Breastfeeding & Infant Nutrition

The following resources provide recommendations and guidelines for how you can address breastfeeding and infant nutrition with your clients.

1. Public Health Breastfeeding Clinic

Refer your breastfeeding clients to the Public Health Breastfeeding Clinic if they are experiencing difficulties with:

  • Babies with  more than 10% weight loss or are slow to gain weight
  • Babies with low birth weight ( less than 2500 g)
  • Breast reduction or augmentation
  • Congenital newborn abnormalities
  • Suckling or latch difficulties
  • Tongue tie
  • Supplementation
  • Use of lactation aids  such as a shield or tubes
  • Sore, cracked or bleeding nipples
  • Flat or inverted nipples
  • Previous difficulties with milk supply
  • Low or perceived low milk supply
  • Preterm birth issues
  • Multiple birth
  • Management of yeast or thrush
  • Management of mastitis
  • Management of blocked ducts
  • Behavioural or developmental issues

Refer clients by completing the Breastfeeding Clinic Referral Form (PDF, 40 kB) and faxing to 905-628-6465.  

2. Breastfeeding and Infant Nutrition Recommendations

Joint statements from Health Canada, Canadian Pediatric Society, Dietitians of Canada and Breastfeeding Committee for Canada recommend breastfeeding exclusively for the first six months, and sustained for up to two years or longer with appropriate complementary feeding.  Breastfeeding is important for the nutrition, immunologic protection, growth and development of infants and toddlers.

3. Acceptable Medical Reasons for Use of Breastmilk Substitutes

The World Health Organization compiled a list of health conditions an infant or mother may have that justifies recommending that she does not breastfeed temporarily or permanently. Whenever a mother considers stopping breastfeeding, the benefits of breastfeeding should be weighed against the risks posed by the presence of the specific conditions listed.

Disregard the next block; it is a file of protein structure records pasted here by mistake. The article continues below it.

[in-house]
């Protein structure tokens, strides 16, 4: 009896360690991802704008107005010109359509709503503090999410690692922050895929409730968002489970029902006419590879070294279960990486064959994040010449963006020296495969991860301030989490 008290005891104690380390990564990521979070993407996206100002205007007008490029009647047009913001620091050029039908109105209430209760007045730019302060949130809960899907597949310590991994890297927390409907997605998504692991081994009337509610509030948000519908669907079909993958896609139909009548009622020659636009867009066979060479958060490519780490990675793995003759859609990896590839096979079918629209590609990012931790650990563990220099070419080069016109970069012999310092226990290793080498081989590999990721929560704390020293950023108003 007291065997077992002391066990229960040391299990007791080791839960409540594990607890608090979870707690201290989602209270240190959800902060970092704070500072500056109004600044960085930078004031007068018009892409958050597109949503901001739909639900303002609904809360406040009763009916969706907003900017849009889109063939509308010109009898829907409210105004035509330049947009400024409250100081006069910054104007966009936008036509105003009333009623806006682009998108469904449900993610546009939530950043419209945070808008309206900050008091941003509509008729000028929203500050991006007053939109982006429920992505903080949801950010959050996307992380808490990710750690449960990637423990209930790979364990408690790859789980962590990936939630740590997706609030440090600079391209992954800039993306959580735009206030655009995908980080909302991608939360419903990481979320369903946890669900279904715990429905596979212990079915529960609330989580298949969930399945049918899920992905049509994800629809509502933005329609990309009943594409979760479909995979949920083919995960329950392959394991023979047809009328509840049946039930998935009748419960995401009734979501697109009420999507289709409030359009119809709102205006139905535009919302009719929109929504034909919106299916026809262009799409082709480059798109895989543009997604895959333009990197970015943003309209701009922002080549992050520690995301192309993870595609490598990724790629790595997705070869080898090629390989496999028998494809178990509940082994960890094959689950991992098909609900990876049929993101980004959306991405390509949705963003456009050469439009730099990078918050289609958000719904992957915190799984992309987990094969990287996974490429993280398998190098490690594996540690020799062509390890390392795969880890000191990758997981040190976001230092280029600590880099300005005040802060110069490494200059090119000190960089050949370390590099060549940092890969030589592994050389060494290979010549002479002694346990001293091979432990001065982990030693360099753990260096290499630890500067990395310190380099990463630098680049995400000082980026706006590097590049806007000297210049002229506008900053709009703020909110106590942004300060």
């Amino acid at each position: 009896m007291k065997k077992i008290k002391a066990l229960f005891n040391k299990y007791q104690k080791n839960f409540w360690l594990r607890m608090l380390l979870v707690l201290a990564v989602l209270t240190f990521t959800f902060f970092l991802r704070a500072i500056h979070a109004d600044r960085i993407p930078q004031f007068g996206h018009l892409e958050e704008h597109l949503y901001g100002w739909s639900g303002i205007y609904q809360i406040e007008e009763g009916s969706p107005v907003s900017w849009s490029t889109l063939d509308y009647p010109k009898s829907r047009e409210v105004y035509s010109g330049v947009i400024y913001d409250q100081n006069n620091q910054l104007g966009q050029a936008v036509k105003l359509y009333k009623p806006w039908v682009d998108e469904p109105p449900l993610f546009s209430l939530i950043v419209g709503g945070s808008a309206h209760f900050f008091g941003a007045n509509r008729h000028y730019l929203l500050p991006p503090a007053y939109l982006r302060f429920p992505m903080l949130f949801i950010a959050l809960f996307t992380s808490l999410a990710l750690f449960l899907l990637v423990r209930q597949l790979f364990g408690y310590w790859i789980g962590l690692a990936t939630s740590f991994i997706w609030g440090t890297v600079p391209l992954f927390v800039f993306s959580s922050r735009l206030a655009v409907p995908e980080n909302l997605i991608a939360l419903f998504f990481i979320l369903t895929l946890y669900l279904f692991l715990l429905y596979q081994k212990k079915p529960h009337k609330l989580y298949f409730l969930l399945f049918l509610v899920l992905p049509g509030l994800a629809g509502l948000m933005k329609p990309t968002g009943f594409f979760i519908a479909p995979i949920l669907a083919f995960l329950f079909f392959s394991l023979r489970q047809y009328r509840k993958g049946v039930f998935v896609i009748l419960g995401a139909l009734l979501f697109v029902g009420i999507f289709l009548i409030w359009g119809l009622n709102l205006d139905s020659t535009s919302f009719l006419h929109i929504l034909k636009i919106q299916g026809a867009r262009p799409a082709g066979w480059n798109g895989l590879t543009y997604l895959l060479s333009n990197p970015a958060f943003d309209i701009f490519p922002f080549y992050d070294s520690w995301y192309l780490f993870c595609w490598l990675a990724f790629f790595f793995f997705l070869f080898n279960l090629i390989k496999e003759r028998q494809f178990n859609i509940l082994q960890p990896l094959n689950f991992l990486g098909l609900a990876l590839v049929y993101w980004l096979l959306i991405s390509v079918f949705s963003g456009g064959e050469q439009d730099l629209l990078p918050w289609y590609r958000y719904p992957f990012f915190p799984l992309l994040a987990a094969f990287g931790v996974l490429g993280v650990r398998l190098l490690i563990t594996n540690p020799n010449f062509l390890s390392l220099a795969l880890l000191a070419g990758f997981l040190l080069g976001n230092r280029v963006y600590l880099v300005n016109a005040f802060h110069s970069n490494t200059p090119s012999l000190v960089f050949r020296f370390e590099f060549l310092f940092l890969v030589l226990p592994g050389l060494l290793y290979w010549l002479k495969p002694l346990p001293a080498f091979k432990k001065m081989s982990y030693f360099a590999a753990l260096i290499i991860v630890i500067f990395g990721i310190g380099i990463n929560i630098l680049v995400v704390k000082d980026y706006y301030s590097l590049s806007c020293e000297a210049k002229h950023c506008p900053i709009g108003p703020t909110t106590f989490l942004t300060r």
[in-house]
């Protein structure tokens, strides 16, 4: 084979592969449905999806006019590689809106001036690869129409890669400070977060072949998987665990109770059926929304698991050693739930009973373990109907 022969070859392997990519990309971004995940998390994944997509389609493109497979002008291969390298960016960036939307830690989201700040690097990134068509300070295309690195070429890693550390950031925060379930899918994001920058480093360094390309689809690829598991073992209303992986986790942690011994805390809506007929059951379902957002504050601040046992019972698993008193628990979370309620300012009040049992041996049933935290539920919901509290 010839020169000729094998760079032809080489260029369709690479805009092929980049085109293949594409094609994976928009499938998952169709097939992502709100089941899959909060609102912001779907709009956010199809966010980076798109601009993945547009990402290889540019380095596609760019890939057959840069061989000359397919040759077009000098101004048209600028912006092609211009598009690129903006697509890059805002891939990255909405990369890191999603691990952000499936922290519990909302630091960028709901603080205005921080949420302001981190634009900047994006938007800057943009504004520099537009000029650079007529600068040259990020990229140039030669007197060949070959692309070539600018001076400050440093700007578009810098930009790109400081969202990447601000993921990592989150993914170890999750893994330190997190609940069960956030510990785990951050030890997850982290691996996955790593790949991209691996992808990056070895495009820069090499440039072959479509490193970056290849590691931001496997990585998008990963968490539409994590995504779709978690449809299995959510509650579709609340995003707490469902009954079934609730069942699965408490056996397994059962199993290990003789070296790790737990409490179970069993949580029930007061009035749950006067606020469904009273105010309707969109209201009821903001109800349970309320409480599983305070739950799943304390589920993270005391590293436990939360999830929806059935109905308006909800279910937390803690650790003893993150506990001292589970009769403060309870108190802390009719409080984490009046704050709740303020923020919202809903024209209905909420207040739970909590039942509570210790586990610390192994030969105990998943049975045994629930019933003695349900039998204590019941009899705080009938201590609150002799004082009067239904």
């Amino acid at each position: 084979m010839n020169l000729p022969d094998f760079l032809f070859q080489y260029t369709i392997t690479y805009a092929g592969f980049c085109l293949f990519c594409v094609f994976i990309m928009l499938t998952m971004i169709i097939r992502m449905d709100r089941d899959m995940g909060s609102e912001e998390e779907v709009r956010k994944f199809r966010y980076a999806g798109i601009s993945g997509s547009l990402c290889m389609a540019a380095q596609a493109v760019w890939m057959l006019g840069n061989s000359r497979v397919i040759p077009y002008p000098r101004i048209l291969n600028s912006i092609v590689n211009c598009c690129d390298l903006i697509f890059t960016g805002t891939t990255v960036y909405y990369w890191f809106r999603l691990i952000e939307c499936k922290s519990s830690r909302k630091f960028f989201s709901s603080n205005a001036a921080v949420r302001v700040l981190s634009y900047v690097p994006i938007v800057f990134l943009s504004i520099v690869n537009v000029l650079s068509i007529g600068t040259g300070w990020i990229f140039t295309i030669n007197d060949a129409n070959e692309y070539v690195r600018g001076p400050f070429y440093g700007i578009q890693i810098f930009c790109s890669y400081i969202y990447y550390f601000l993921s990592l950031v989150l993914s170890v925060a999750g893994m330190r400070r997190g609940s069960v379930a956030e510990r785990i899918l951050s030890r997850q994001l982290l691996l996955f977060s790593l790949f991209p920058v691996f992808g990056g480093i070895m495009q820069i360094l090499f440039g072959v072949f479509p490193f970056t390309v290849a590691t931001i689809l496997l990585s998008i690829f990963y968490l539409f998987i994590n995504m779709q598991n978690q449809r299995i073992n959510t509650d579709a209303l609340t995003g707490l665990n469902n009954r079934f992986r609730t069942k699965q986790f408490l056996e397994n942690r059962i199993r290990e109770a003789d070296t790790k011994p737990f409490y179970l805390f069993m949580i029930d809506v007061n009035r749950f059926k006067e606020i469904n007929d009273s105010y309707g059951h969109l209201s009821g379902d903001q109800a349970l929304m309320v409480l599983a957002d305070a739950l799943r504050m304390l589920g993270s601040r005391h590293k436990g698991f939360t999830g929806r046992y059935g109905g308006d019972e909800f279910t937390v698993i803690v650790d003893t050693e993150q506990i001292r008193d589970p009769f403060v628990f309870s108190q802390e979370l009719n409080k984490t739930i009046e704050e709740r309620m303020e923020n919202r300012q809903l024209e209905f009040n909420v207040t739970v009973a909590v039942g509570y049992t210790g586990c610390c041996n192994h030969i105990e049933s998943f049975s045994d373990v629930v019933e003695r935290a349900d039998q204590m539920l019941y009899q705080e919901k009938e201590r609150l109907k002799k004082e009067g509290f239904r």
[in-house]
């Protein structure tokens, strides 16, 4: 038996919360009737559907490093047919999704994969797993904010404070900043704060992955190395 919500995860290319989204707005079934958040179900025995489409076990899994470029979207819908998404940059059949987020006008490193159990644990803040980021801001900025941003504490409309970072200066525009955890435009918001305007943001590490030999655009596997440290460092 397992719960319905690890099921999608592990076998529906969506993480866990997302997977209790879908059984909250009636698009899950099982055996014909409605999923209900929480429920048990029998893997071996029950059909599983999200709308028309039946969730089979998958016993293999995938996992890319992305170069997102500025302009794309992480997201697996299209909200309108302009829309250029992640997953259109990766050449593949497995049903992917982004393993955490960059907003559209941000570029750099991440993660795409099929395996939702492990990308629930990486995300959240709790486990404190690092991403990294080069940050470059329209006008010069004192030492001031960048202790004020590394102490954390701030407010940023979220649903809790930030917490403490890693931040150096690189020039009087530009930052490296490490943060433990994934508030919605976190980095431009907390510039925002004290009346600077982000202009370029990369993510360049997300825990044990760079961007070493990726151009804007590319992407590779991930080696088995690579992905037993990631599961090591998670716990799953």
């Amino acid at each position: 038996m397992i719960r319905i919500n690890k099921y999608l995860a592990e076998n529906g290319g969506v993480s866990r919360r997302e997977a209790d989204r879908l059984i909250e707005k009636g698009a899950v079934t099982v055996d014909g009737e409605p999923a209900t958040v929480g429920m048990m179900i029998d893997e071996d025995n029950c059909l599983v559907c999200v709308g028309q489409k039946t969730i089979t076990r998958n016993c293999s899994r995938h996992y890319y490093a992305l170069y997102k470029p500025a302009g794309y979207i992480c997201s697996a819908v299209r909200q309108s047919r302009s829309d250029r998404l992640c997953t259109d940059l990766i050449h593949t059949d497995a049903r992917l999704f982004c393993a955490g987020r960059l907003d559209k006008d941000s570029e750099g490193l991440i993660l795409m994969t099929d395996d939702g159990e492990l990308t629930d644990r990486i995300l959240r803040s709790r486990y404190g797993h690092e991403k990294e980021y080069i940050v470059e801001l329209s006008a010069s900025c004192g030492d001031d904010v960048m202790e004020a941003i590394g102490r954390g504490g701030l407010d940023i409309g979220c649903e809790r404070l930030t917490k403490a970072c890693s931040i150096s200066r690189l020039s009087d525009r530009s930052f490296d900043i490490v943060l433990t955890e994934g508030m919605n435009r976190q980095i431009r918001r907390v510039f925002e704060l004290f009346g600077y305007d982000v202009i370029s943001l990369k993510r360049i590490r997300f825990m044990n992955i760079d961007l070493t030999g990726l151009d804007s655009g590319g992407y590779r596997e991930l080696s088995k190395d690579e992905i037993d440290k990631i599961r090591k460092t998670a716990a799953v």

4. Clinical Protocols for Breastfeeding

These protocols serve as guidelines for the care of breastfeeding mothers and infants and do not delineate an exclusive course of treatment or serve as standards of medical care. Variations in treatment may be appropriate according to the needs of an individual patient.  Protocols are available for things such as mastitis, co-sleeping and breastfeeding and supplementation.

5. Health Canada: Vitamin D Recommendations

This outlines the recommended daily intake of vitamin D and calcium.

6. Breastfeeding Desk Reference

This desk reference contains information on infant feeding, output and weight on one side and assessment of effective breastfeeding on the other.  You can order copies or print off your own.

7. Breastfeeding videos

Stanford University provides videos on latch and hand expression as well as other breastfeeding resources.